Suppose B ≠ ∅. Therefore, when the male proposal algorithm is applied to the profile π1, each mj ∈ B is rejected by their match under μ, i.e., μ(mj). Consider the first iteration of the proposal algorithm where some mj is rejected by μ(mj). This means that woman μ(mj) has a proposal from man mk that she ranks higher, i.e., mkμ(mj) mj. Since mk was not matched to μ(mj) under μ it must be that μ(mk) ≻mk μ(mj). Hence mk ∈ B , otherwise μ(mj) ≽ mkν(mk) ≽mk μ(mk) ≻mk μ(mj), which is a contradiction. Since mk ∈ B and mk has proposed to μ(mj) at the time man mj proposes, it means that mk must have been rejected by μ(mk) prior to mj being rejected, contradicting our choice of mj.

The mechanism associated with the male propose algorithm is not strategy-proof for the females. Let us see how this is the case by way of an example. The male propose algorithm returns the matching {(m1, w2), (m2, w3), (m3, w1)}. In the course of the algorithm the only woman who receives at least two proposals is w1. She received proposals from m2 and m3. She rejects m2 who goes on to propose to w3 and the algorithm terminates. Notice that w1 is matched with her second choice. Suppose now that she had rejected m3 instead. Then m3 would have gone on to proposes to w2. Woman w2 now has a choice between m1 and m3. She would keep m3 and reject m1, who would go on to propose to w1. Woman w1 would keep m1 over m2 and in the final matching be paired with a her first-rank choice.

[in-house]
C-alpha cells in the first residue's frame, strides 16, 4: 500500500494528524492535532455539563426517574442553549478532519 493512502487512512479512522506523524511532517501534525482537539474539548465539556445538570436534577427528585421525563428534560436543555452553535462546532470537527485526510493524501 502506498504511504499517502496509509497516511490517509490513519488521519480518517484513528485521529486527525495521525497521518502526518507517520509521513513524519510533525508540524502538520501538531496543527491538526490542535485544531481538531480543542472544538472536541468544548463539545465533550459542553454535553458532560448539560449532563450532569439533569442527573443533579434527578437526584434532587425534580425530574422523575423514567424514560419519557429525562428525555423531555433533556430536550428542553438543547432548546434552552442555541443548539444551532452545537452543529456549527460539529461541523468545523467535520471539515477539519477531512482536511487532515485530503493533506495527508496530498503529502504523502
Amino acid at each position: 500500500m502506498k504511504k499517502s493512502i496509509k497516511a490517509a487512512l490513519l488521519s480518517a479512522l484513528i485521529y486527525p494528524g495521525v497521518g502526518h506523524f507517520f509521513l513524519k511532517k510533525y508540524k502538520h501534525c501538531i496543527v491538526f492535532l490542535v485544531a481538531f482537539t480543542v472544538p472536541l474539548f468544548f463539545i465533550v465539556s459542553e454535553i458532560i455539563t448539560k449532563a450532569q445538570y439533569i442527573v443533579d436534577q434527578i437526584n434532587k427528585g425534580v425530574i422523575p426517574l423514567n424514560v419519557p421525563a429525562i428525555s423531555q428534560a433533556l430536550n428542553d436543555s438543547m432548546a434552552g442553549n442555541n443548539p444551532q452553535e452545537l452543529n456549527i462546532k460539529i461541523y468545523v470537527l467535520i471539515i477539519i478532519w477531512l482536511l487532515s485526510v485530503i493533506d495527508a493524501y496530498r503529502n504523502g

Transposing this on to economic theory, this fits neatly into the Walrasian equilibrium. Walras’ law is an economic theory that the existence of excess supply in one market must be matched by excess demand in another market so that it balances out. Walras’ law asserts that an examined market must be in equilibrium if all other markets are in equilibrium, and this contrasts with Keynesianism, which by contrast, assumes that it is possible for just one market to be out of balance without a “matching” imbalance elsewhere. Moreover, Walrasian equilibria are the solutions of a fixed point problem. In the cases when they can be computed efficiently it is because the set of Walrasian equilibria can be described by a set of convex inequalities. The same can be said of stable matchings/marriages. The set of stable matchings is fixed points of a nondecreasing function defined on a lattice.

AI learns to solve a Rubik’s Cube in 1.2 seconds

DeepCubeA uses a neural network (which apes how the human mind processes information) along with machine learning techniques, in which an AI system learns by detecting patterns and theorizing with little human input. It adopts a reinforcement learning approach, by which it learned “how to solve increasingly difficult states in reverse from the goal state without any specific domain knowledge.”

ABSTRACT